It is imperative that all payment providers put their clients first, even if that means politely holding the door for them if they choose to move on. Vendors not acting in the best interest of their clients can wreak havoc, causing unnecessary stress and expense, almost like a ransomware-type scenario forcing the client to buy their way out. Keep in mind we are talking about credit card data that ethically and rightfully belongs to the client in the first place.

The data was entrusted to the payment provider so they could service the client, and now the very same data is being used against them. The inherent conflict of interest breaks the system down, exposing the client if their outgoing service provider transforms into a foe.

As a frame of reference: Back in 2009, to protect consumers, the United States Congress enacted the Credit Card Accountability Responsibility and Disclosure Act. It is a consumer protection law that was enacted to protect consumers from unfair practices by credit card issuers by requiring more transparency in credit card terms and conditions. This included adding limits to charges and interest rates associated with credit card use.

In 2010, Braintree (a leading technologist in the payment space at the time), recognized the issue and addressed the problem by creating the Credit Card Data Portability Initiative. It is an opt-in community of payment providers that agree to allow a merchant to port credit card and other associated information if the merchant decides to move to another provider.

The company’s goal was simple: attract other like-minded professional payment providers to join in and participate for the benefit of not just the client, but the overall payment industry. Payment providers are encouraged to make all terms and conditions available upfront to the client, clearly indicating the payment provider’s willingness to transfer credit card data without incident or unjust fees. This initiative proved quite effective in the world of general credit card processing as it helped minimize vendor lock-in and promote free market principles of fair competition.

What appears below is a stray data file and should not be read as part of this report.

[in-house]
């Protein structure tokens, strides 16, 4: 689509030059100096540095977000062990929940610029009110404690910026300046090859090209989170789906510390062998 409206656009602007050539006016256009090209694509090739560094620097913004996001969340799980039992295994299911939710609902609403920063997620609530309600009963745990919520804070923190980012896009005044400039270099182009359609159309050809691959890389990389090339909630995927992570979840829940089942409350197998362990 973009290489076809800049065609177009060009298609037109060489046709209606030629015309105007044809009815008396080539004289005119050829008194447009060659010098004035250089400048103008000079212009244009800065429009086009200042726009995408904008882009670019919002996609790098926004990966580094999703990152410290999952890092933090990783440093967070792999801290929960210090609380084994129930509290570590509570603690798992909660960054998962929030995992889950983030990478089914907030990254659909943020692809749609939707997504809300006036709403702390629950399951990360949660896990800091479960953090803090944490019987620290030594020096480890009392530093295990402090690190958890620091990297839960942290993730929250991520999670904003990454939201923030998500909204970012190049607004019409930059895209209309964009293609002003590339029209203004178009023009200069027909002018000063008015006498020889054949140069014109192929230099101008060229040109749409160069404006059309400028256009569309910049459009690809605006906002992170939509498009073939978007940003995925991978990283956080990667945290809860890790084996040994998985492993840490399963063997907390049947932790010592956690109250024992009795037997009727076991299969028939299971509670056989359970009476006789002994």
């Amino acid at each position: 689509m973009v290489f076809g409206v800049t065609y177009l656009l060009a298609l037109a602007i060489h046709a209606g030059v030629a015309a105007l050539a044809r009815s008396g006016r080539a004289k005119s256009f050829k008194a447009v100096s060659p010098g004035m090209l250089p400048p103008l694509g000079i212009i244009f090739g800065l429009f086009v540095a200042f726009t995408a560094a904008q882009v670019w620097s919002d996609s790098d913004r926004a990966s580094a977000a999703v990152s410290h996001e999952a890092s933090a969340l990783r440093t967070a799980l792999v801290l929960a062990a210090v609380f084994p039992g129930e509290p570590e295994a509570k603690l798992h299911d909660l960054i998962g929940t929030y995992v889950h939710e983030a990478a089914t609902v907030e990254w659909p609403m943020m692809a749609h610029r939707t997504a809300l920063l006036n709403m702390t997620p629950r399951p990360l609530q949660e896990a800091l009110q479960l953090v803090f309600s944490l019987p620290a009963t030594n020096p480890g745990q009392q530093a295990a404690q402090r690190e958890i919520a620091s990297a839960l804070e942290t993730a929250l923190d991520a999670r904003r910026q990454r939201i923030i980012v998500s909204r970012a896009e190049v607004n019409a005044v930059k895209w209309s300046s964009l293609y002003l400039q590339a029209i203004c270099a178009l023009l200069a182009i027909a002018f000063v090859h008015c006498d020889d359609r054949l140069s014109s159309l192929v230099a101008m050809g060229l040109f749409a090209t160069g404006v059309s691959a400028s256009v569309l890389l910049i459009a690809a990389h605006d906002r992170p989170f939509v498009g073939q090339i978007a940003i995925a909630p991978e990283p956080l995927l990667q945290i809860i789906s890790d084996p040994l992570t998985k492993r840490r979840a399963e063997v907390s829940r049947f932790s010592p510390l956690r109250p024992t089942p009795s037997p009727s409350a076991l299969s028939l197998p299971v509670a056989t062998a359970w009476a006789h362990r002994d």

Level the Playing Field

All fuel dealers and payment providers need to come together to advocate on behalf of the heating fuel industry. Pledge details are currently being discussed at the state level and will report back soon. As a payment professional advocating for the retail heating fuels, I propose all payment providers pledge to exercise fair business practices that uniformly protect retail fuel dealers’ credit and debit card data and the ability to freely transfer such information.

The Heating Fuel Dealers Credit Card Data Portability Pledge of 2022 personifies the industry’s commitment to standardize professional business practices amongst payment providers while protecting heating fuel dealers. Leveling the playing field creates a competitive marketplace that drives payment innovation and free agency, which are both critical attributes of a healthy market.

Larry Richmond is a cashflow automation specialist and president of Richmond Financial Services. In 2005, he successfully lobbied MasterCard to reclassify home heating retailers into the lower risk utility processing category, resulting in billions of dollars of savings to the industry. To this date, this important watershed accomplishment stands as the single-most significant advancement in fee reductions associated with electronic payments for the heating fuels industry. Richmond can be reached at 617-843-5700, ext. 200, or by email at